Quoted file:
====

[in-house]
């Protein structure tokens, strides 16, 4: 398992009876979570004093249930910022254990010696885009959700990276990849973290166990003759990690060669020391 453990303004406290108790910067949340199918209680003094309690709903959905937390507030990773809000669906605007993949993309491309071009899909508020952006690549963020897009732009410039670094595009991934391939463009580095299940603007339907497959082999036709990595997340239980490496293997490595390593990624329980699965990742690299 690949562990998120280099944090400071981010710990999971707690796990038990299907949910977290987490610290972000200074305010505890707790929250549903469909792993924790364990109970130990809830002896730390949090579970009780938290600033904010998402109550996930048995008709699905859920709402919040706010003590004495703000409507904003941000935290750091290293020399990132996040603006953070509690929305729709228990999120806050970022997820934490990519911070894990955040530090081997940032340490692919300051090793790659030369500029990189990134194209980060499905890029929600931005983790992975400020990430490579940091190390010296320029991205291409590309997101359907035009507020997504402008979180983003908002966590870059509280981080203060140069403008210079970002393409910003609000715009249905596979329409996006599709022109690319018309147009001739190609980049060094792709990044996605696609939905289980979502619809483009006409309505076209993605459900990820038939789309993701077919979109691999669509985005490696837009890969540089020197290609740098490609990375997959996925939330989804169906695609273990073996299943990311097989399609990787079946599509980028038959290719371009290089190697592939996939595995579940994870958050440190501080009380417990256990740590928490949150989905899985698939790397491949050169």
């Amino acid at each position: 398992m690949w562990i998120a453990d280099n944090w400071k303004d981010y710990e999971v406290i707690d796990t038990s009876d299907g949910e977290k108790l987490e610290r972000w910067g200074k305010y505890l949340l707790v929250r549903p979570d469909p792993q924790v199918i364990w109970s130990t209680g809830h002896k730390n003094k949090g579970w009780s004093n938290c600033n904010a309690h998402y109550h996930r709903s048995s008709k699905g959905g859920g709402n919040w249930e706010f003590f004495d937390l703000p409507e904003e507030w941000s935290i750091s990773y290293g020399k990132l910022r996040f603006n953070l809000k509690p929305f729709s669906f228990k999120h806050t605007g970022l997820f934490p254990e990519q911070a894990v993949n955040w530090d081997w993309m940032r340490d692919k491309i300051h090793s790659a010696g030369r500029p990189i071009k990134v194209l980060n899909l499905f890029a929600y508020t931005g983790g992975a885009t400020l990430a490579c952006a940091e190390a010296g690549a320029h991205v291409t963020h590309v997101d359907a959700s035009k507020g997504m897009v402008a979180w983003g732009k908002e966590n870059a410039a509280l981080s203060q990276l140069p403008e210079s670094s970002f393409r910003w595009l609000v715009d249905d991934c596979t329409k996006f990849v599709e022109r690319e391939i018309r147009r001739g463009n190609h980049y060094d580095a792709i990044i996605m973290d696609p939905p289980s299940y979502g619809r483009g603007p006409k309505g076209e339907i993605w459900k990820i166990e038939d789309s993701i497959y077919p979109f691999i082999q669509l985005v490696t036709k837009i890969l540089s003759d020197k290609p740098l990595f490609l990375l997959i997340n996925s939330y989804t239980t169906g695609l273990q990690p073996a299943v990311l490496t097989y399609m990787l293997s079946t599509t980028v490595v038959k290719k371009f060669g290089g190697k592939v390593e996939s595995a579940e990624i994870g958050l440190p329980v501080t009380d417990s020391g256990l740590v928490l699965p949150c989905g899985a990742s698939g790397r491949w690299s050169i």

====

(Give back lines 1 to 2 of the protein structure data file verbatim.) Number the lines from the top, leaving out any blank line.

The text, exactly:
[in-house]
């Protein structure tokens, strides 16, 4: 398992009876979570004093249930910022254990010696885009959700990276990849973290166990003759990690060669020391 453990303004406290108790910067949340199918209680003094309690709903959905937390507030990773809000669906605007993949993309491309071009899909508020952006690549963020897009732009410039670094595009991934391939463009580095299940603007339907497959082999036709990595997340239980490496293997490595390593990624329980699965990742690299 690949562990998120280099944090400071981010710990999971707690796990038990299907949910977290987490610290972000200074305010505890707790929250549903469909792993924790364990109970130990809830002896730390949090579970009780938290600033904010998402109550996930048995008709699905859920709402919040706010003590004495703000409507904003941000935290750091290293020399990132996040603006953070509690929305729709228990999120806050970022997820934490990519911070894990955040530090081997940032340490692919300051090793790659030369500029990189990134194209980060499905890029929600931005983790992975400020990430490579940091190390010296320029991205291409590309997101359907035009507020997504402008979180983003908002966590870059509280981080203060140069403008210079970002393409910003609000715009249905596979329409996006599709022109690319018309147009001739190609980049060094792709990044996605696609939905289980979502619809483009006409309505076209993605459900990820038939789309993701077919979109691999669509985005490696837009890969540089020197290609740098490609990375997959996925939330989804169906695609273990073996299943990311097989399609990787079946599509980028038959290719371009290089190697592939996939595995579940994870958050440190501080009380417990256990740590928490949150989905899985698939790397491949050169």